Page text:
Friday, February 5, 2010

Time-Out Strategies

Yesterday, I was chatting in the hall at school with a mom (of kid with autism) about discipline and guess what? She admitted that she only disciplines her typically developing children, not her child with autism. Since this was the third conversation about disciplining kids on the spectrum in the last three days, I thought this would be a good place to discuss the ins and outs of discipline strategies.

Today, I am just going to talk about how to effectively use a "time-out" for young (1-5) children with autism. First, if your "time-out" strategy has failed in the past, change the name and place (we actually call our time-out, break time) for a fresh beginning.

Set-up your time-out chair. Whether you use a chair or a bean bag or a step, keep it consistent and easy for your child to take a break and re-group. For children with sensory issues which makes sitting more difficult, try placing a Gymnic Disc in-between the child and the chair; it will give some sensory stimulation while allowing your child to sit longer.

If your child is a visual learner take a picture of your child sitting in the time-out chair, print out the photo, and tape it to the wall just above the time-out chair. Write "Time-Out Chair" below the photo to add another support. The photo will reinforce the proper behavior and remind the child why they are taking a break.

Free the time-out area of distractions; for example: clear toys away, turn-off the Ipod or the T.V., and allow your child time to re-group, so he will be available to make better choices.

Use a visual clock with timer so your child can see how long they need to sit. Typically one minute for each year of life, but children with autism might need to practice to sit in a chair for five minutes if they are five years old. So, begin with one minute and work toward the five minute goal. Keep the clock out of reach of the child, but in visual proximity. Now that your time-out chair is set-up and ready for use, now what?

When we are discussing time-outs (or discipline in general) often parents are ones that need the rules. We can get emotional and forget that we are teaching proper behavior and explode into a fast talking, babbling fool that our children can't understand. Here are some guidelines to follow for success:

* Be patient! Re-frame the situation. For example: Your child wackes you on the head with a plastic hammer and it really hurts and all you want to do is scream and jump up and down. Instead, breath, count, leave the room for a moment; whatever it takes to calm yourself down. Remember you are modeling proper behavior.

* Get down to your kid's level! That is right— bend on down, sit on the floor, slow down your rate of speech, and in the least amount of words give them a WARNING— "No hit mommy or time-out."

* Focus on your non-verbal communication! If you want your child to know you are mad, show them mad on your face, and in the tone of your voice. Slow your rate of speech, lower your voice tone, and put on your mad face.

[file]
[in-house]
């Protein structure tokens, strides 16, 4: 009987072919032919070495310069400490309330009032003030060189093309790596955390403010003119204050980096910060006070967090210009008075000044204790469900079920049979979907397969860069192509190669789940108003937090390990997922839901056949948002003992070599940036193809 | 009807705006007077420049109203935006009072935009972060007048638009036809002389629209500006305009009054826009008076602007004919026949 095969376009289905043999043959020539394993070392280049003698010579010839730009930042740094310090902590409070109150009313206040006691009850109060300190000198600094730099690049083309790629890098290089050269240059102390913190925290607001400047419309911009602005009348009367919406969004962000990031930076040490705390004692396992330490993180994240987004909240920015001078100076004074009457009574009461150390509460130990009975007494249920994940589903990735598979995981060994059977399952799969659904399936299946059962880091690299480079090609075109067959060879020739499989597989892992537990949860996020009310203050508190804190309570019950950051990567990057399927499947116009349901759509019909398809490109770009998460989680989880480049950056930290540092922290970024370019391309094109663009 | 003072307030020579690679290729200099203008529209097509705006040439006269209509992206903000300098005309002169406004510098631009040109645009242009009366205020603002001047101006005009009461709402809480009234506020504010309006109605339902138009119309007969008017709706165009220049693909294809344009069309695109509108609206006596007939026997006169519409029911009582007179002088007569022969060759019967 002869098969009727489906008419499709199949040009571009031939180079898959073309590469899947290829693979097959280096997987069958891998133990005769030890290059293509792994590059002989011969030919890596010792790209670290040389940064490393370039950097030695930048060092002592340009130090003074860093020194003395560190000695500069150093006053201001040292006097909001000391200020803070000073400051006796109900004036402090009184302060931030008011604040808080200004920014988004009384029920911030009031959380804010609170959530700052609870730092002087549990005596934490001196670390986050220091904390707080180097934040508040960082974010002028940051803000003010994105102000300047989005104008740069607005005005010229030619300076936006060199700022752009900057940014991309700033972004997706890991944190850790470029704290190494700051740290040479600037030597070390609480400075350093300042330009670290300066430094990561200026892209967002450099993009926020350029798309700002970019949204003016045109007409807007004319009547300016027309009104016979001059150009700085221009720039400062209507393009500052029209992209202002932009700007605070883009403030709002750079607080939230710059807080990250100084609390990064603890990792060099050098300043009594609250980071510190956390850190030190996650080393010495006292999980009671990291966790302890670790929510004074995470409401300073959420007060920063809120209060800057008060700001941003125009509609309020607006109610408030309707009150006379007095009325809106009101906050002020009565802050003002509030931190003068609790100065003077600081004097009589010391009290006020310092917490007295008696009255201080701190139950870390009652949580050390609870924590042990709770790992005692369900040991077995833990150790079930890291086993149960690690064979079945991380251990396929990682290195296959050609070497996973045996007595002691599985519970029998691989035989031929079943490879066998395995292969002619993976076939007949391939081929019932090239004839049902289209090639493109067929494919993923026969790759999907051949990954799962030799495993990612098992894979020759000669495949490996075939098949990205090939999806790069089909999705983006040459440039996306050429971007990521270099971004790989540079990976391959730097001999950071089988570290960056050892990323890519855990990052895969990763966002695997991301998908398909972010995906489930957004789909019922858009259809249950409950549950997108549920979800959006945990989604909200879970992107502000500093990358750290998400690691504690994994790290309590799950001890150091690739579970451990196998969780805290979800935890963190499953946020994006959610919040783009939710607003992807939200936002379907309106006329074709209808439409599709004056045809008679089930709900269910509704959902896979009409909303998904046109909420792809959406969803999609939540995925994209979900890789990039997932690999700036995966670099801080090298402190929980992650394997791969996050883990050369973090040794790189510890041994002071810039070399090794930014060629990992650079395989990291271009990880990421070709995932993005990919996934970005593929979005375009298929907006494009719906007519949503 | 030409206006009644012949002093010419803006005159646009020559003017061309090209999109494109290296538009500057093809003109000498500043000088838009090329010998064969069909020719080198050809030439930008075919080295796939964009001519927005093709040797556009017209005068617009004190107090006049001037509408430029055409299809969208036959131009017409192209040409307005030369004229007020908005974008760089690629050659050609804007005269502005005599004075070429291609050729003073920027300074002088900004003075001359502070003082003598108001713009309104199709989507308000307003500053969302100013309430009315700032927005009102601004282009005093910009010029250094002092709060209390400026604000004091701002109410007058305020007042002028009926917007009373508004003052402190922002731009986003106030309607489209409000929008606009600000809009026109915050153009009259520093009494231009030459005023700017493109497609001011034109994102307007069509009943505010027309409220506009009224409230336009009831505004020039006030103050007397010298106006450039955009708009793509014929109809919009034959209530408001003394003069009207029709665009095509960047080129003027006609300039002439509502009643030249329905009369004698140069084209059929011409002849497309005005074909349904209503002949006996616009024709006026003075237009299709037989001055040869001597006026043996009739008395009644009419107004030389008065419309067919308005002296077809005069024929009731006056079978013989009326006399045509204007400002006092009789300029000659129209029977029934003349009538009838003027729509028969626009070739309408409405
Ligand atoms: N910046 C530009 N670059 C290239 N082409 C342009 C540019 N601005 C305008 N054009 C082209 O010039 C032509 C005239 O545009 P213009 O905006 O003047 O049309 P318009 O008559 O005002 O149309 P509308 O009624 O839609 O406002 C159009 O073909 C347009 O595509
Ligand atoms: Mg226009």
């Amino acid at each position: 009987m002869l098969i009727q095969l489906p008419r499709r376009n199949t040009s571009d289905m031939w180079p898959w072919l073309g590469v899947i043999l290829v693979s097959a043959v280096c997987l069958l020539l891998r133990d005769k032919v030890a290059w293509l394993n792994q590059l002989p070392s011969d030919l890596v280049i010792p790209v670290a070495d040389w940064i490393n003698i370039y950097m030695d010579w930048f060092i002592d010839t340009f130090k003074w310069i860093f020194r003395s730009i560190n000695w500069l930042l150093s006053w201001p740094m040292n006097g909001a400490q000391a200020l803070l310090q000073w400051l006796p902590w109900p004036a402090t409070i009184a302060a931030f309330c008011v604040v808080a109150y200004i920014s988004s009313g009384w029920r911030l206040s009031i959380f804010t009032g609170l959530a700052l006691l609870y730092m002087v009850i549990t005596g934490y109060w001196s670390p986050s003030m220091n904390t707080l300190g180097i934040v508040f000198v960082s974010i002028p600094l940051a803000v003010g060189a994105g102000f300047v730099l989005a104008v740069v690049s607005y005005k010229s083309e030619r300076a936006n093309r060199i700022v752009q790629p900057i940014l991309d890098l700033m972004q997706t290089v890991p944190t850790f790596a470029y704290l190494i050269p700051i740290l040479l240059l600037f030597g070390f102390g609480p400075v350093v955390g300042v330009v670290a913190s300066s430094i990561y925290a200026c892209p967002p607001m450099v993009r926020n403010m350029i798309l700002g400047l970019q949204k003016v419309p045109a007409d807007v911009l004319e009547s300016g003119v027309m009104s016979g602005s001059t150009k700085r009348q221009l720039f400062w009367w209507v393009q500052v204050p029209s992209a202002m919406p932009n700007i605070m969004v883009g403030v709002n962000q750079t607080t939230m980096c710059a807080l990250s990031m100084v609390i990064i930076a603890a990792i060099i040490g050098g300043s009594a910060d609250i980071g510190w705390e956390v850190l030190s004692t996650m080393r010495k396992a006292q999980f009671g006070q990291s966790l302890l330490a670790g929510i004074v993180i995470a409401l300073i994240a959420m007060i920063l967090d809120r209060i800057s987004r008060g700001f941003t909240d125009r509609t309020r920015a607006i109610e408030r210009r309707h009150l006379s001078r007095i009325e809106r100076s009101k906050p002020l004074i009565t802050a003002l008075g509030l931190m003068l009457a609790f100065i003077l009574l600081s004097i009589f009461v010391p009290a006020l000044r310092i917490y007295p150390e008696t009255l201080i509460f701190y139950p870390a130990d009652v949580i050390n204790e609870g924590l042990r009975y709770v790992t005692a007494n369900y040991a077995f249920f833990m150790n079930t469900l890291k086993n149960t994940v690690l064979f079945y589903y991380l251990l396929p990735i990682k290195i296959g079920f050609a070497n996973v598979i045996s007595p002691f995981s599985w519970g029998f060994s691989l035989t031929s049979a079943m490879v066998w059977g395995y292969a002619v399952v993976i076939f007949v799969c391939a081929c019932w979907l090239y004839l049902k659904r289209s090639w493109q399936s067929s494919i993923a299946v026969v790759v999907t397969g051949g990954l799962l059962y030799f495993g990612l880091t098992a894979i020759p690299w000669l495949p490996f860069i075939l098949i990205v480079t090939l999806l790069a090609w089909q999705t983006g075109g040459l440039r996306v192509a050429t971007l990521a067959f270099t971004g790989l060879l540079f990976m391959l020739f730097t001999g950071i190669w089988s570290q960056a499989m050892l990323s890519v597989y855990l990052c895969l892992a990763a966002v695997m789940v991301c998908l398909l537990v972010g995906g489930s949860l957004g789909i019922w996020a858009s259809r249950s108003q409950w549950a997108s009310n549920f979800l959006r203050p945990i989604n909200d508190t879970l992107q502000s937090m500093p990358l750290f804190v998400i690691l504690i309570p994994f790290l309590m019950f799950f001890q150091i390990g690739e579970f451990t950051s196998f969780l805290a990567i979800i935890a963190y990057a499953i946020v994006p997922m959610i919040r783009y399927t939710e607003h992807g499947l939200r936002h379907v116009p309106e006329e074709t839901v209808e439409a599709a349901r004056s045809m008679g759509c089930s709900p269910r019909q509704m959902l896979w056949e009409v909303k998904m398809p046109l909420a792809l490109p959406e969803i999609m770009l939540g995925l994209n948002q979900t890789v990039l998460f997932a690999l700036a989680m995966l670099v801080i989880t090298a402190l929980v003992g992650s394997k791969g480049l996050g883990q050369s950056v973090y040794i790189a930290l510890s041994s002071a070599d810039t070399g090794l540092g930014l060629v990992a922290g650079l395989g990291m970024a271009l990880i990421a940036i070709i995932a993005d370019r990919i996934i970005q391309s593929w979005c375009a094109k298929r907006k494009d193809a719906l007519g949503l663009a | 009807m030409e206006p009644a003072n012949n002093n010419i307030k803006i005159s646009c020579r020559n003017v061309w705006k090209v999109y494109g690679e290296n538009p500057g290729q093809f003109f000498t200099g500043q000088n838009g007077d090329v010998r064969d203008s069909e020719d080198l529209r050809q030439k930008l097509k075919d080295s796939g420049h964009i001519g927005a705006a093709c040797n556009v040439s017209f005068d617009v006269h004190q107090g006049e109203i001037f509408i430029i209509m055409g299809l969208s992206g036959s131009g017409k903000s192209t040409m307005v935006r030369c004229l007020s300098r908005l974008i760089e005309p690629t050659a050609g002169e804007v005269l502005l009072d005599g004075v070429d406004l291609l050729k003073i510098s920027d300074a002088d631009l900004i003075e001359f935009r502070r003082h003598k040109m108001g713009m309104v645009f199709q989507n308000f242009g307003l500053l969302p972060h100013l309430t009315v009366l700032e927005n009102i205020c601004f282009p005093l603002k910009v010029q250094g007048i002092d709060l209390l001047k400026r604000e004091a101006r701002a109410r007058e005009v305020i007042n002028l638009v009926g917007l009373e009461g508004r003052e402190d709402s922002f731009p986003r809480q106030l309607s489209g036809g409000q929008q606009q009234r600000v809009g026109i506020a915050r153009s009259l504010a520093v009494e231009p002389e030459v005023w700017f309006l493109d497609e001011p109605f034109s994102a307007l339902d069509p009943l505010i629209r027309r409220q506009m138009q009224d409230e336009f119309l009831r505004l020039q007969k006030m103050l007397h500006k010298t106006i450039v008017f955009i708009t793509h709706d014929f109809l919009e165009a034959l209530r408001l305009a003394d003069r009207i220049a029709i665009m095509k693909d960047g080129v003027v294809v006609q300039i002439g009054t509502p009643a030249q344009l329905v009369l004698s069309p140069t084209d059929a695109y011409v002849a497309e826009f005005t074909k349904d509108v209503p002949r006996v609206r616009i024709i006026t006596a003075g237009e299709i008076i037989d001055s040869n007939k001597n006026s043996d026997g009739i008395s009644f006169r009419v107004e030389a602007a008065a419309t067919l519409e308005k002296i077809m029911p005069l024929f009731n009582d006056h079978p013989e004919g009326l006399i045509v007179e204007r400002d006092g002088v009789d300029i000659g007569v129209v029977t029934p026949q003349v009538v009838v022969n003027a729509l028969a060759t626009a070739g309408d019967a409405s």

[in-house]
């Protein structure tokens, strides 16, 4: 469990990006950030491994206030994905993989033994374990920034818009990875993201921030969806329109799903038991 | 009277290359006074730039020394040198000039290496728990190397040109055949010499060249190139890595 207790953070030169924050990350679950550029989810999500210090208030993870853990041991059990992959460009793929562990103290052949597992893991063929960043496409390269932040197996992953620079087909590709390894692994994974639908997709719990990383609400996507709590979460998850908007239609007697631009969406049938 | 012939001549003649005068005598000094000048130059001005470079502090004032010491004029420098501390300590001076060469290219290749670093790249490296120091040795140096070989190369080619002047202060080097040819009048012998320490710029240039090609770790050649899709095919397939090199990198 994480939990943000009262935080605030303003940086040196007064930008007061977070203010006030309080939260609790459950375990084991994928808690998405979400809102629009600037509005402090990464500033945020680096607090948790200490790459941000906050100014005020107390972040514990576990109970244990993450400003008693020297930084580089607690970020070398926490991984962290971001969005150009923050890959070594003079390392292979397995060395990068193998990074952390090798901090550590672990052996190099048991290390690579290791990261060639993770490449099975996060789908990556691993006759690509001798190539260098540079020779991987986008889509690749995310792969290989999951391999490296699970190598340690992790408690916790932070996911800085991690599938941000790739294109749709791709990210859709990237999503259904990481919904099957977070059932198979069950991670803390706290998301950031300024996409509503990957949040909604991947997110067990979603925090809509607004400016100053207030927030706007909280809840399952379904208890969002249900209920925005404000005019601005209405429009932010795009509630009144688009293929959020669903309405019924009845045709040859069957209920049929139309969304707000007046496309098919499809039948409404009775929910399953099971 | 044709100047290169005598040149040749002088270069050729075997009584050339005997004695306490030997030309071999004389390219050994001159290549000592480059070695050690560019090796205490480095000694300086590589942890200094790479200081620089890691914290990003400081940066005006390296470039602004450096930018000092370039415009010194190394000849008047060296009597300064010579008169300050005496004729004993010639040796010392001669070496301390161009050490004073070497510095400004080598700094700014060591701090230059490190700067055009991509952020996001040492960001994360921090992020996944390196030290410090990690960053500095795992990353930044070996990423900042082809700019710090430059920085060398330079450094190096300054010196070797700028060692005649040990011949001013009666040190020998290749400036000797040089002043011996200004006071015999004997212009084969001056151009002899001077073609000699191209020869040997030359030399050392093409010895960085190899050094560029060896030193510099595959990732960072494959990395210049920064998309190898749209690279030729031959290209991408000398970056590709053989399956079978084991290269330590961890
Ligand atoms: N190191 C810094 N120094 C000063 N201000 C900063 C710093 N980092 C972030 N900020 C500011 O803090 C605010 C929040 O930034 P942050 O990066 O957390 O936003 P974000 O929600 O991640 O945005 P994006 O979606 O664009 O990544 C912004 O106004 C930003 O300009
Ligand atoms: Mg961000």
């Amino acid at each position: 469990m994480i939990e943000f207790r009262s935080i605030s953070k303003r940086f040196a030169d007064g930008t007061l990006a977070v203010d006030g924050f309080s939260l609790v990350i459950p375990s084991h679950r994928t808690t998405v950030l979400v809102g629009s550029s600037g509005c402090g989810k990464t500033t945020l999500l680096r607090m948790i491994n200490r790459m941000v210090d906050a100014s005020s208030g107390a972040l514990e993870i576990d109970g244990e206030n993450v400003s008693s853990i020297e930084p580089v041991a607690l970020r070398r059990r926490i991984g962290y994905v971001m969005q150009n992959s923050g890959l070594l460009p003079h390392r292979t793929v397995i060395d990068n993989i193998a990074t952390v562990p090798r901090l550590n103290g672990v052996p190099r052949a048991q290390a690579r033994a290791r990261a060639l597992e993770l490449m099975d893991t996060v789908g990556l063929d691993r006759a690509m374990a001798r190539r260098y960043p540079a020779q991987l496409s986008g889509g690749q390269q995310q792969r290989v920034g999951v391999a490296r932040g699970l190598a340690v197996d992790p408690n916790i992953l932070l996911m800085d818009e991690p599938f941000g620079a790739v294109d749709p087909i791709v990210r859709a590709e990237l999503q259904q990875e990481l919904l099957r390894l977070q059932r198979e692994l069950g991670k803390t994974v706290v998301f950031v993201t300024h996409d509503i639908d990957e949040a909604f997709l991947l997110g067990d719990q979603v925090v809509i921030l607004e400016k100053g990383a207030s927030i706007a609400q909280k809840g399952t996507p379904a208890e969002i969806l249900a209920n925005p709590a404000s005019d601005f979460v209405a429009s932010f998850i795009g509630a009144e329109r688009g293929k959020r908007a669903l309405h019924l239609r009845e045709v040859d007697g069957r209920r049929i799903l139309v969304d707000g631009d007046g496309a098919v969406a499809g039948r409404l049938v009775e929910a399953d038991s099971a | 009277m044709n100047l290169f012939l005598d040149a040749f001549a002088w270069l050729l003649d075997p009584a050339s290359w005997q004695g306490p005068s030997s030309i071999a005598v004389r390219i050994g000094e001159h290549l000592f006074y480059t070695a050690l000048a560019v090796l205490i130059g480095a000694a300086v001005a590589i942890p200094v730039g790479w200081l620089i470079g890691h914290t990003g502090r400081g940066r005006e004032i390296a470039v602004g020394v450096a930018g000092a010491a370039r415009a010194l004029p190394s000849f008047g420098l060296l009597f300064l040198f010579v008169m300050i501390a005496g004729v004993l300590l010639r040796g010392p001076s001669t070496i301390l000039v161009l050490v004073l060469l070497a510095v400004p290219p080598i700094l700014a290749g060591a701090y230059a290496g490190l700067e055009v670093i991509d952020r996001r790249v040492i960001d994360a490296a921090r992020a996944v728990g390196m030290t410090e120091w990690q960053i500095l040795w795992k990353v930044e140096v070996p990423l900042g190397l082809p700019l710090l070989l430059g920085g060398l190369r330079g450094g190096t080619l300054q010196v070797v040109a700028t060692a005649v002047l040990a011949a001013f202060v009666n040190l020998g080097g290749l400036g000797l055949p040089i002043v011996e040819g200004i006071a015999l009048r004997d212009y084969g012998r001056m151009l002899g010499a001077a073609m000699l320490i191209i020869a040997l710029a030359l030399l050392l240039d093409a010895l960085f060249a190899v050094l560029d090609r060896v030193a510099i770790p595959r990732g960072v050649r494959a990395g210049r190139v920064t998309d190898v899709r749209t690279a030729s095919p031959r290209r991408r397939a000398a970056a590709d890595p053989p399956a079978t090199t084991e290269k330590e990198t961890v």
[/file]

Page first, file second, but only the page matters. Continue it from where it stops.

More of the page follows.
* Follow through! If you have given a warning and the undesired behavior continues, it is time for a time-out. No excuses, it is teaching time.
  • Sit your child in the time-out chair.
  • Explain why they are there, for example "You hit mommy."
  • Tell them to sit in the chair.
  • Set the timer for a reasonable amount of time; remember you may have to increase the time as you practice the time-out.
  • If your child gets up, return them back to the time-out chair without using any language.
  • When the timer has rung re-explain to your child the reason for the time-out.
  • Hug child and go play!
* Start young! Kids need practice and the sooner you develop a discipline plan and stick to it, the better. Be proactive, think of teaching proper behavior instead of correcting poor behavior. Remember kids with autism are FIRST KIDS so like any other child they need boundries, consquences, and understanding.

5 comments:

Foxxfire said...

What an excellent post! My 11 y/o son has SPD, ADHD and OCD. He hasn't been diagnosed with Aspergers Syndrome but he exhibits many of the symptoms of an Aspie.
We have set up a Sensory Break Room in the house for him to use as a time-out in a positive way.
He doesn't know how to express his emotions in a healthy manner. He has outburts quite often. When this happens at home, I try to use a calm voice and tell him that he needs to go to the break room to relax and calm down. When he does this, he usually yells, mummbles, and punches his punching bag. He seems to calm down a lot quicker. Another calming effect for him is his spinning chair. He sits in it and just spins in circles.
Thanks for such a positive and important post on discipline.

Anonymous said...

We've been thinking of a punching bag for our 7 year old with Asperger's and ADHD. We just don't know where to start. You know, correct weight, brand, size, etc. Any tips?

Judy Bell said...

Great post Angela! Gives me some ideas to try for sure ;) thank you!

Nigel Whitehouse said...

The school is giving my autistic child tine out days after shew done wrong.and we told then and still doing it

Nigel Whitehouse said...

Sorry spelling gone wrong.i live in the UK my daughter is 7 and her school are giving her time out days after she's done wrong.they are not helping her and undoing everything webdo at home.we have no senco she left and she's stuck in mainstream school